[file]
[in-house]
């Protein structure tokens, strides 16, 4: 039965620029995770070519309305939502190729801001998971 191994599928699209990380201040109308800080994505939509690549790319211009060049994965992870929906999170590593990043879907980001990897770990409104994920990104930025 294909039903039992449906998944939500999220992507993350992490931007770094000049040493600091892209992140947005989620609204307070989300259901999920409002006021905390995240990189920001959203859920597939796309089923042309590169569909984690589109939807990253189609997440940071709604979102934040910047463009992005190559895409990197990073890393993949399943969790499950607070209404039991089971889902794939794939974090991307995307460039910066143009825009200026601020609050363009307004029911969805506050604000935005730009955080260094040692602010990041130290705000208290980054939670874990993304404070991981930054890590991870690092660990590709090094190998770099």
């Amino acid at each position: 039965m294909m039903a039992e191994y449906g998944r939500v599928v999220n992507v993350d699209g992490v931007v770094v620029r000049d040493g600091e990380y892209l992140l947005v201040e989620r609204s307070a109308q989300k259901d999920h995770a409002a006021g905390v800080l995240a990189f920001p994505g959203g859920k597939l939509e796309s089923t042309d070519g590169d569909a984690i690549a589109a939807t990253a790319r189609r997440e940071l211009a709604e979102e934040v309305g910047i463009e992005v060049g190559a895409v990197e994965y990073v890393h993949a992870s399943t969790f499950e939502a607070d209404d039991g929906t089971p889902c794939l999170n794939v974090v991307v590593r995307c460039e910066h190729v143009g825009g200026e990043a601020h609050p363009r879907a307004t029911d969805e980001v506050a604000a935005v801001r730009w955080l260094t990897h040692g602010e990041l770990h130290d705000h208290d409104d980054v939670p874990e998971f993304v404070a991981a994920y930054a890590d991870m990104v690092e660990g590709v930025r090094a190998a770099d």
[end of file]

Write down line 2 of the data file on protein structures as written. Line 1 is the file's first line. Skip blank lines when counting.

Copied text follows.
């Protein structure tokens, strides 16, 4: 039965620029995770070519309305939502190729801001998971 191994599928699209990380201040109308800080994505939509690549790319211009060049994965992870929906999170590593990043879907980001990897770990409104994920990104930025 294909039903039992449906998944939500999220992507993350992490931007770094000049040493600091892209992140947005989620609204307070989300259901999920409002006021905390995240990189920001959203859920597939796309089923042309590169569909984690589109939807990253189609997440940071709604979102934040910047463009992005190559895409990197990073890393993949399943969790499950607070209404039991089971889902794939794939974090991307995307460039910066143009825009200026601020609050363009307004029911969805506050604000935005730009955080260094040692602010990041130290705000208290980054939670874990993304404070991981930054890590991870690092660990590709090094190998770099």